I’m recording you now
- It gives me a record of the session
- It helps me with analysis as I can either have it transcribed or listen back to it multiple times
- I don’t need to take notes as I go along, and can concentrate on the conversation
Great for me! But sometimes respondents can be a bit wary of the Big Brotheryness of it all, or anxious that they may be being covertly recorded, or worried that a recording of them speaking might fall into the wrong hands.
As a professional researcher I take this very seriously, and making a recording naturally has ethical considerations attached to it. I need to ensure that I gain consent from the respondent to record what they say, and the data I am generating (the recorded file) needs to be used and stored appropriately and securely.
The Market Research Society Code of Conduct states:
Members must ensure that participants are provided with sufficient information to allow informed consent to be given. This includes:
- whether the data collection is to be recorded and/or observed;
- who is likely to have access to live or recorded information;
The MRS guideline on qualitative research states:
Members must ensure that participants are informed about any recording, monitoring or observation at recruitment and at the beginning of a data collection process.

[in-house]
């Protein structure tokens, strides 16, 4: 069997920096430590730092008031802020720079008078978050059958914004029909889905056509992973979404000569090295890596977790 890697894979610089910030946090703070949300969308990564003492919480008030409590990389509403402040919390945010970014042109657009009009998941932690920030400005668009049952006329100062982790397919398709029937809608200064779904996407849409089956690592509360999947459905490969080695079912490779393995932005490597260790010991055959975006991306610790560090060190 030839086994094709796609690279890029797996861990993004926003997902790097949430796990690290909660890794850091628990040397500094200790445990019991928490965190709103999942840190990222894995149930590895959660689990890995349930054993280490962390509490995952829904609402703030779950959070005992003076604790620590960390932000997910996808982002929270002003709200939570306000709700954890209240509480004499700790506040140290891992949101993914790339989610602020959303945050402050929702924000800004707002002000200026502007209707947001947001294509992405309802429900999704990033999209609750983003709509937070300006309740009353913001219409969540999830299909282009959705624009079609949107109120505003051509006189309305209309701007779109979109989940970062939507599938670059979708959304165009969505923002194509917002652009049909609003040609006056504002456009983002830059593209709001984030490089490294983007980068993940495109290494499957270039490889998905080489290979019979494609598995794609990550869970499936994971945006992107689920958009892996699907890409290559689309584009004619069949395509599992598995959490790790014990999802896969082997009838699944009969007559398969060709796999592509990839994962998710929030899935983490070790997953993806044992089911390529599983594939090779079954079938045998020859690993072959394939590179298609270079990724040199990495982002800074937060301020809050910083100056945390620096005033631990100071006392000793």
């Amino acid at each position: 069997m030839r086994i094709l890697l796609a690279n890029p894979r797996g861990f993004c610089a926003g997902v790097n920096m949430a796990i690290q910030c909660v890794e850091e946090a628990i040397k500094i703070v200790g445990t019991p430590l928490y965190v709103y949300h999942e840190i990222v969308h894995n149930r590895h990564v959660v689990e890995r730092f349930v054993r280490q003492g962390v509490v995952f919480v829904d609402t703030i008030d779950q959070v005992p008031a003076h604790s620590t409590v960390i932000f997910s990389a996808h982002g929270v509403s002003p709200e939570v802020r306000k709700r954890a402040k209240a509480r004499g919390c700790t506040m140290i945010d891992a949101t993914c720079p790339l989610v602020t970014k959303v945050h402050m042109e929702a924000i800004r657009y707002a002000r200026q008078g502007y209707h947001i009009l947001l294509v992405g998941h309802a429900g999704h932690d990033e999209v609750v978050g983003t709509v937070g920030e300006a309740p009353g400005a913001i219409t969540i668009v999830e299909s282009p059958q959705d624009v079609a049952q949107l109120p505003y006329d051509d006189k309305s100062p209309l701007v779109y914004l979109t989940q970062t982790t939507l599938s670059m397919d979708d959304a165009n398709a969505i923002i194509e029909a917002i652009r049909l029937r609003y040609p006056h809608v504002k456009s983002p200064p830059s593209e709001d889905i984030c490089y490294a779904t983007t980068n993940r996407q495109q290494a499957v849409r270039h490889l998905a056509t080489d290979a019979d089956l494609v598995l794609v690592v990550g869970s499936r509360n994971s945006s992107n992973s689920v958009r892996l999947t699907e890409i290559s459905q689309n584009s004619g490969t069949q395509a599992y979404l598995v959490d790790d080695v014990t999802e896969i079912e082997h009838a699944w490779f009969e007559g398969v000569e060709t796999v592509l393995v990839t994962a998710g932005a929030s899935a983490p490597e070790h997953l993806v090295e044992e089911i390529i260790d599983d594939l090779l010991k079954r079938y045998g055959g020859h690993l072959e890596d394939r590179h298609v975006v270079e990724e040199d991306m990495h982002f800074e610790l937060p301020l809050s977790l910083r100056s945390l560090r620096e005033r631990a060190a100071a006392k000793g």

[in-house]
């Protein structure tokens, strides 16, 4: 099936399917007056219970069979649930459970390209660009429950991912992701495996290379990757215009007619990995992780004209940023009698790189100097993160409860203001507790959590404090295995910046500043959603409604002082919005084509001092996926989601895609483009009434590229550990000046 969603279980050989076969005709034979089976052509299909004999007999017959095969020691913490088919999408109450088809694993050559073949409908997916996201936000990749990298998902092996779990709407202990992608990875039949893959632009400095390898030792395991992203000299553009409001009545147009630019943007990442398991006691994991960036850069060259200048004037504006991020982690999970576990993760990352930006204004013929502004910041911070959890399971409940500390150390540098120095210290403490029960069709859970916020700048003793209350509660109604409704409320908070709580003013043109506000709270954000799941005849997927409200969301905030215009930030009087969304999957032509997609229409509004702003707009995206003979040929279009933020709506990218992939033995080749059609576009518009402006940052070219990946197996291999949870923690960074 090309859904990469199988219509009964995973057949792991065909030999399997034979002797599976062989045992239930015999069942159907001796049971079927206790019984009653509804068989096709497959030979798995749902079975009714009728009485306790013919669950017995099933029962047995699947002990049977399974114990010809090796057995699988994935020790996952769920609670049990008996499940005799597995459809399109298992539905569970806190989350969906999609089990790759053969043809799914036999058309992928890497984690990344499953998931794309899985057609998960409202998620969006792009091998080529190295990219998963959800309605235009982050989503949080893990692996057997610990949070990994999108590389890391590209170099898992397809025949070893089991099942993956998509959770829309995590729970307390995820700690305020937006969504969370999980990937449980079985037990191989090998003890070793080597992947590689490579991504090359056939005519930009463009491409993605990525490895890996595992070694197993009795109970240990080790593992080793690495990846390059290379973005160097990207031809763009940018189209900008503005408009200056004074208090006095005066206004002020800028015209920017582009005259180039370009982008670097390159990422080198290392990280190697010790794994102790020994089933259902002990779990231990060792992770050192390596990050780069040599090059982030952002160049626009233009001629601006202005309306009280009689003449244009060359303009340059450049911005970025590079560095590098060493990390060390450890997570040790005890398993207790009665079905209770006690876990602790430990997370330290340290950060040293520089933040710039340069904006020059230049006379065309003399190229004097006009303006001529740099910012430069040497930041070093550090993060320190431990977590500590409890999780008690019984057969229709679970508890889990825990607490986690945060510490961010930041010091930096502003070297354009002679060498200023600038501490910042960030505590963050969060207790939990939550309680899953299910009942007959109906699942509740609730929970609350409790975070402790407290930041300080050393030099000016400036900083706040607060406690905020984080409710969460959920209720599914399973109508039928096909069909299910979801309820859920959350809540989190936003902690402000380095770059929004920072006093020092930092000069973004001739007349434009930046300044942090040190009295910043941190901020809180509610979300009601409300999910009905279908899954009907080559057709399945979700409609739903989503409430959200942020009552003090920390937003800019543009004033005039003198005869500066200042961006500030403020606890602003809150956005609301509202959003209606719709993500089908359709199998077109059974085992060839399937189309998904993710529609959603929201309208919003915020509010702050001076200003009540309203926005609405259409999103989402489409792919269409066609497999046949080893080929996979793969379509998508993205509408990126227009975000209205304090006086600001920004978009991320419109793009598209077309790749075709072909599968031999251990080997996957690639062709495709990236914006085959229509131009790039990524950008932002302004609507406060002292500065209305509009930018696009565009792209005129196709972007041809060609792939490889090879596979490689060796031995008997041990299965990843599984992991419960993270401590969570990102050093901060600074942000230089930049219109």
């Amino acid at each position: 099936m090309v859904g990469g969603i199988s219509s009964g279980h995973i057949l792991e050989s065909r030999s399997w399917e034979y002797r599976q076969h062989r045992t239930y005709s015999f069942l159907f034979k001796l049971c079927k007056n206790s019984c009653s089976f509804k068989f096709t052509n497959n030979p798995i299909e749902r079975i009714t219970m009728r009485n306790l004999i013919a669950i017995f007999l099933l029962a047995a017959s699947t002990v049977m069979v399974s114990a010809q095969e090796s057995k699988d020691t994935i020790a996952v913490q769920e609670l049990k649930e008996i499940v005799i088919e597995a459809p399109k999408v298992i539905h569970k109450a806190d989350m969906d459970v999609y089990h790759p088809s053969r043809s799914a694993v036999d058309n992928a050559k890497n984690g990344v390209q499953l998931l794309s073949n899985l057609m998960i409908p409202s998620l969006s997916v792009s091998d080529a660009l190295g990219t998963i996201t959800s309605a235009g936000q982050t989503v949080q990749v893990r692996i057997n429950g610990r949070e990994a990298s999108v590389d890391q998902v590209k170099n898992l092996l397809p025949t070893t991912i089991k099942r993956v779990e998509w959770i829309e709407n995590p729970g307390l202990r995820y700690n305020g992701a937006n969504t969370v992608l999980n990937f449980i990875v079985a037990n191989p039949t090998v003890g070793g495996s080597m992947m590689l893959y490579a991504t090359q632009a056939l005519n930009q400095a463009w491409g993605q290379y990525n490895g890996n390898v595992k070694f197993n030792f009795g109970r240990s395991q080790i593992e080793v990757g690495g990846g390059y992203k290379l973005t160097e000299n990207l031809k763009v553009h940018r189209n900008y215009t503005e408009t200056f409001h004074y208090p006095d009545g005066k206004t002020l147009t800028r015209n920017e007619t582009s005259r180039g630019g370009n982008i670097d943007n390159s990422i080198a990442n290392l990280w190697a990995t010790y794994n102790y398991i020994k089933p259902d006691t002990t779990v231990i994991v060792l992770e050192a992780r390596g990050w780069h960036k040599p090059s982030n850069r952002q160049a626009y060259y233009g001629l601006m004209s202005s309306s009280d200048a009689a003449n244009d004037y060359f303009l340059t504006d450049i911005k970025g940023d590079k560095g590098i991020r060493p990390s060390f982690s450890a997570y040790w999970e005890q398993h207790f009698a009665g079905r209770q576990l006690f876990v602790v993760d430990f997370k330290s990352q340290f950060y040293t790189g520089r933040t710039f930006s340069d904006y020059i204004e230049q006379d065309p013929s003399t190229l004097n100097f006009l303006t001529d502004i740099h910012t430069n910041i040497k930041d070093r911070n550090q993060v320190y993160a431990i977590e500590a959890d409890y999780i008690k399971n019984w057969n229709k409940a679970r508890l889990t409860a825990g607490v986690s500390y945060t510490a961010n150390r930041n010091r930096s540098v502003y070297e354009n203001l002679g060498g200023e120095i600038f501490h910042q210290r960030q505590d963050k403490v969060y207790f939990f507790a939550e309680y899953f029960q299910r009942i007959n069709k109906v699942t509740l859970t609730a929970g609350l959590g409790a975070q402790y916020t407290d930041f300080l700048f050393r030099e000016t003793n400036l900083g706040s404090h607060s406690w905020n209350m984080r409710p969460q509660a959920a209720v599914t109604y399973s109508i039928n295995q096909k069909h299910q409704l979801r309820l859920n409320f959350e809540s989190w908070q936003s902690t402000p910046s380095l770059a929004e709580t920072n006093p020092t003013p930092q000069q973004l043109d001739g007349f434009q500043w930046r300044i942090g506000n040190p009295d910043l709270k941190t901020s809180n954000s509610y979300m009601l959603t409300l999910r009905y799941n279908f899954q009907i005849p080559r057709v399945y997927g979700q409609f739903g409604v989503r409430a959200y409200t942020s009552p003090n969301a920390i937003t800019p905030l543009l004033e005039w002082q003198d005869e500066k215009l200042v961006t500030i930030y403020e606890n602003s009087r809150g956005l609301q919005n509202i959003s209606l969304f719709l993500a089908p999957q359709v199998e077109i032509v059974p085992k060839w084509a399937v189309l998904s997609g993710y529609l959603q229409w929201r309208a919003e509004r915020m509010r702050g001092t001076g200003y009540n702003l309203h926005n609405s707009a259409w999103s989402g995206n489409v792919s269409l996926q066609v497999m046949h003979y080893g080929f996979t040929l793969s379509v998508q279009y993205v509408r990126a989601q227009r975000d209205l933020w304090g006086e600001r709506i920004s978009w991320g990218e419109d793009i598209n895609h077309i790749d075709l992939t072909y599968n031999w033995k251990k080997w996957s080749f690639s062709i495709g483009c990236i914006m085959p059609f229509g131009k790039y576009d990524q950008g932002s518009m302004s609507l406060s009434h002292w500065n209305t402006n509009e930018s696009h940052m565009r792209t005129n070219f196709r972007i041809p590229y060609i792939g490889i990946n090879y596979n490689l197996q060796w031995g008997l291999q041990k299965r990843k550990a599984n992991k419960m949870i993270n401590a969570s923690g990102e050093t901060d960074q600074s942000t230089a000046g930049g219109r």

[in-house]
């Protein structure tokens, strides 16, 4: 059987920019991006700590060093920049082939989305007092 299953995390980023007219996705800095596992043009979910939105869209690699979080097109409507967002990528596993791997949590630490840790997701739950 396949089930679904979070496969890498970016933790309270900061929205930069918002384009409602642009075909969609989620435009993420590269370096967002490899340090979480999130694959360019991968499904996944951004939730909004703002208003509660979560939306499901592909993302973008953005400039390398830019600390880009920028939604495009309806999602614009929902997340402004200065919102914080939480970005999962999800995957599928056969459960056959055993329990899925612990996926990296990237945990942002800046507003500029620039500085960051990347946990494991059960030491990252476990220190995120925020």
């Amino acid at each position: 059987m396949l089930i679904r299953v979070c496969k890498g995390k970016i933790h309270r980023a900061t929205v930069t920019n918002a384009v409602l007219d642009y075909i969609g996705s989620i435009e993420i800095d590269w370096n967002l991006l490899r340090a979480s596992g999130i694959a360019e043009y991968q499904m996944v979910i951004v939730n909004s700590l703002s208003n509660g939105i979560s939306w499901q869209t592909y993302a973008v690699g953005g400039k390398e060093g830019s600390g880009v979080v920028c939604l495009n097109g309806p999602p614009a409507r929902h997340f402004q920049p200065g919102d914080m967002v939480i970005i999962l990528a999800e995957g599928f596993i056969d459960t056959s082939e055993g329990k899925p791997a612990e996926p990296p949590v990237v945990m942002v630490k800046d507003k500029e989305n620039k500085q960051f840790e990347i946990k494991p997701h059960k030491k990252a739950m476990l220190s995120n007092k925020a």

Over the years I have seen a lot of different approaches to meeting these requirements, which ranges from verbal consent (explaining what is going to happen and the respondent saying this is OK) to respondents signing an agreement such as ‘I consent to be audio recorded for the purpose of analysis’ to great long screeds of advance explanatory material with tick lists.
In the majority of cases I don’t think anything too complex is required to fulfil the relevant ethical requirements, and it is my opinion that providing too much information can be off-putting and overwhelming for the respondent. Who wants to read pages of info about the Data Protection Act 1998 and registration with the Information Commissioner? That stuff is all taken care of behind the scenes and of course any questions about this can be answered at any time.
Instead I mention in pre-interview email correspondence that I would like to make a recoding with their consent for analysis purposes and I keep this email on file. At the start of each interview I make initial introductions, explain again that I’d like to make a recording and what will happen to the recording, and I ask if that is OK. If they say yes (and they almost always do) I switch on my digital recorder.
Then, I have up my sleeve a very easy way of ticking all the ethical boxes quickly which satisfies the needs of the respondent, myself and my professional body.
I say “I’m recording you now” and they respond with something along the lines of “OK”.
Their consent is thus the first thing found on every recording I make and I can save that in my secure files. Done.